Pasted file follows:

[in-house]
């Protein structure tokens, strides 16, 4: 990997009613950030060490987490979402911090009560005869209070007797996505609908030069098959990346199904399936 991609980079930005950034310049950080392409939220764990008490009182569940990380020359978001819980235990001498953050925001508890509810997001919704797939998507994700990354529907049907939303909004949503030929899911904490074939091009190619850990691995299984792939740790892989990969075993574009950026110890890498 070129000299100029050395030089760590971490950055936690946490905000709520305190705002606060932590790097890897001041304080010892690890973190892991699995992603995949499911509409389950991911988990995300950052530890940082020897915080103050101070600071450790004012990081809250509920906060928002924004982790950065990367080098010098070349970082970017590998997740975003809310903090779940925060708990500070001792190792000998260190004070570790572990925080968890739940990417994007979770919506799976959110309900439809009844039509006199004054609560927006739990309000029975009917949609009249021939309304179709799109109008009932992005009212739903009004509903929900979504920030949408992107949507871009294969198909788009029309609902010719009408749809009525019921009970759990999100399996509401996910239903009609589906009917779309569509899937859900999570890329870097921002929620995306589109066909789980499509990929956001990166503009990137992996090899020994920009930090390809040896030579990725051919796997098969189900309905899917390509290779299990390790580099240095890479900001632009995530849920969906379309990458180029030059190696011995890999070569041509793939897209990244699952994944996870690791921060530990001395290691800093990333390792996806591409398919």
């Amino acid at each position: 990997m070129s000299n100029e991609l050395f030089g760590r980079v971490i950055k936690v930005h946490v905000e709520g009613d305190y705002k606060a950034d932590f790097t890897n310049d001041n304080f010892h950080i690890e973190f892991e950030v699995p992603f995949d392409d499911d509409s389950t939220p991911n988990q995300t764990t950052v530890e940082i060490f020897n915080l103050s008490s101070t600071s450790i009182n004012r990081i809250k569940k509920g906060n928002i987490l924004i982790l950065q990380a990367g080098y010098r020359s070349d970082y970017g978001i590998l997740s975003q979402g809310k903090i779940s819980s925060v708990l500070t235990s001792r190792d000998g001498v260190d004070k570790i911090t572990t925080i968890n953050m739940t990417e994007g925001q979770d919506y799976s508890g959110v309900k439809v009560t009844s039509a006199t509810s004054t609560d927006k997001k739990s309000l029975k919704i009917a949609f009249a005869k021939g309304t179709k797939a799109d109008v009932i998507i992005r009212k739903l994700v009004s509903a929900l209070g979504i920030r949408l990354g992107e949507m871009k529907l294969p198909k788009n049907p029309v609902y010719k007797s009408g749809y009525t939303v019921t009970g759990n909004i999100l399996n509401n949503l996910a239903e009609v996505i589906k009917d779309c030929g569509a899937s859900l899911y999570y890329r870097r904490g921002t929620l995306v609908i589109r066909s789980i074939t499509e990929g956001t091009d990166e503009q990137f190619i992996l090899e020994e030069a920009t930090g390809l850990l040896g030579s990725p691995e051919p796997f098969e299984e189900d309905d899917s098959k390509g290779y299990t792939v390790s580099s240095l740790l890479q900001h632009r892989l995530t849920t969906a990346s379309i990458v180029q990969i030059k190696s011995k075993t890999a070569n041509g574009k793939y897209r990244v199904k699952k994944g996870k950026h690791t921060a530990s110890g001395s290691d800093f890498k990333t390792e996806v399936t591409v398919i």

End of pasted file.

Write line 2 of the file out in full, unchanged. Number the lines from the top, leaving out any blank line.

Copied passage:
């Protein structure tokens, strides 16, 4: 990997009613950030060490987490979402911090009560005869209070007797996505609908030069098959990346199904399936 991609980079930005950034310049950080392409939220764990008490009182569940990380020359978001819980235990001498953050925001508890509810997001919704797939998507994700990354529907049907939303909004949503030929899911904490074939091009190619850990691995299984792939740790892989990969075993574009950026110890890498 070129000299100029050395030089760590971490950055936690946490905000709520305190705002606060932590790097890897001041304080010892690890973190892991699995992603995949499911509409389950991911988990995300950052530890940082020897915080103050101070600071450790004012990081809250509920906060928002924004982790950065990367080098010098070349970082970017590998997740975003809310903090779940925060708990500070001792190792000998260190004070570790572990925080968890739940990417994007979770919506799976959110309900439809009844039509006199004054609560927006739990309000029975009917949609009249021939309304179709799109109008009932992005009212739903009004509903929900979504920030949408992107949507871009294969198909788009029309609902010719009408749809009525019921009970759990999100399996509401996910239903009609589906009917779309569509899937859900999570890329870097921002929620995306589109066909789980499509990929956001990166503009990137992996090899020994920009930090390809040896030579990725051919796997098969189900309905899917390509290779299990390790580099240095890479900001632009995530849920969906379309990458180029030059190696011995890999070569041509793939897209990244699952994944996870690791921060530990001395290691800093990333390792996806591409398919």